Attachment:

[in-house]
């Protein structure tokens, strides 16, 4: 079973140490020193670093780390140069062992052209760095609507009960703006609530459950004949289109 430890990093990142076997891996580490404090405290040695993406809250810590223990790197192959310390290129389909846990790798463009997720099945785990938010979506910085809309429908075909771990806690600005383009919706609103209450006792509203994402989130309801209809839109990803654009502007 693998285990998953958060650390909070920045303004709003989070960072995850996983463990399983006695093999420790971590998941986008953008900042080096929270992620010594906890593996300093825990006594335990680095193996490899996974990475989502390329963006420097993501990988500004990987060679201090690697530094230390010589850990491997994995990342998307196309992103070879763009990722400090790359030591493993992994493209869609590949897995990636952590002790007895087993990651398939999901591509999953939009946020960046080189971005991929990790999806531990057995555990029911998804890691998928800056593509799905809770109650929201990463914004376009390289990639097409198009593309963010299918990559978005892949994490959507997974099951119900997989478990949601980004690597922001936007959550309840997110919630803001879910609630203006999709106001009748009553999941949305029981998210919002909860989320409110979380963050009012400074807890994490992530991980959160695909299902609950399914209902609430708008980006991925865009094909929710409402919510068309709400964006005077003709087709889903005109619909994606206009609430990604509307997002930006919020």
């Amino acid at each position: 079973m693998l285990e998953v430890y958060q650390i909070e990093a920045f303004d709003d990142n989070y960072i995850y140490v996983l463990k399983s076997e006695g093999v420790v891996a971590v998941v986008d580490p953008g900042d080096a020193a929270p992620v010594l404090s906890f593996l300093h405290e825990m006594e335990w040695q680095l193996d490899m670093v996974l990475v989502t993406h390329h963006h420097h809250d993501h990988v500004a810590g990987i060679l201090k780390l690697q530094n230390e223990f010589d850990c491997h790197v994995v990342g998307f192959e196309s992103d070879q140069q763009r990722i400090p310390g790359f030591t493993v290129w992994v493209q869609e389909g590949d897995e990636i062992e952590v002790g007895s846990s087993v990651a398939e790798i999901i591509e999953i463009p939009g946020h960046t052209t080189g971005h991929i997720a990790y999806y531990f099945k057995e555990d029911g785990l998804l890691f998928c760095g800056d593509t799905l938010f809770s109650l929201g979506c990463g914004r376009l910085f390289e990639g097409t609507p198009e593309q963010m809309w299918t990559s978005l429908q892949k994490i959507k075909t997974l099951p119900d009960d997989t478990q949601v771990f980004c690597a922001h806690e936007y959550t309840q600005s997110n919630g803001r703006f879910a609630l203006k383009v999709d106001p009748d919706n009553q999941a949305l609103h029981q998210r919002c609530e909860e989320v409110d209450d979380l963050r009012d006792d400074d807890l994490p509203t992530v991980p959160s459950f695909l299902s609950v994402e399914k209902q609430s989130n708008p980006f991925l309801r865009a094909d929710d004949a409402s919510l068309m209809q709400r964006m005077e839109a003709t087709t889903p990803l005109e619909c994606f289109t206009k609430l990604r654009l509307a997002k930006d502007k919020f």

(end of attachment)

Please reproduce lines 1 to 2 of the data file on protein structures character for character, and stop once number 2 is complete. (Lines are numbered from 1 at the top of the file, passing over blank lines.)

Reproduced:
[in-house]
């Protein structure tokens, strides 16, 4: 079973140490020193670093780390140069062992052209760095609507009960703006609530459950004949289109 430890990093990142076997891996580490404090405290040695993406809250810590223990790197192959310390290129389909846990790798463009997720099945785990938010979506910085809309429908075909771990806690600005383009919706609103209450006792509203994402989130309801209809839109990803654009502007 693998285990998953958060650390909070920045303004709003989070960072995850996983463990399983006695093999420790971590998941986008953008900042080096929270992620010594906890593996300093825990006594335990680095193996490899996974990475989502390329963006420097993501990988500004990987060679201090690697530094230390010589850990491997994995990342998307196309992103070879763009990722400090790359030591493993992994493209869609590949897995990636952590002790007895087993990651398939999901591509999953939009946020960046080189971005991929990790999806531990057995555990029911998804890691998928800056593509799905809770109650929201990463914004376009390289990639097409198009593309963010299918990559978005892949994490959507997974099951119900997989478990949601980004690597922001936007959550309840997110919630803001879910609630203006999709106001009748009553999941949305029981998210919002909860989320409110979380963050009012400074807890994490992530991980959160695909299902609950399914209902609430708008980006991925865009094909929710409402919510068309709400964006005077003709087709889903005109619909994606206009609430990604509307997002930006919020």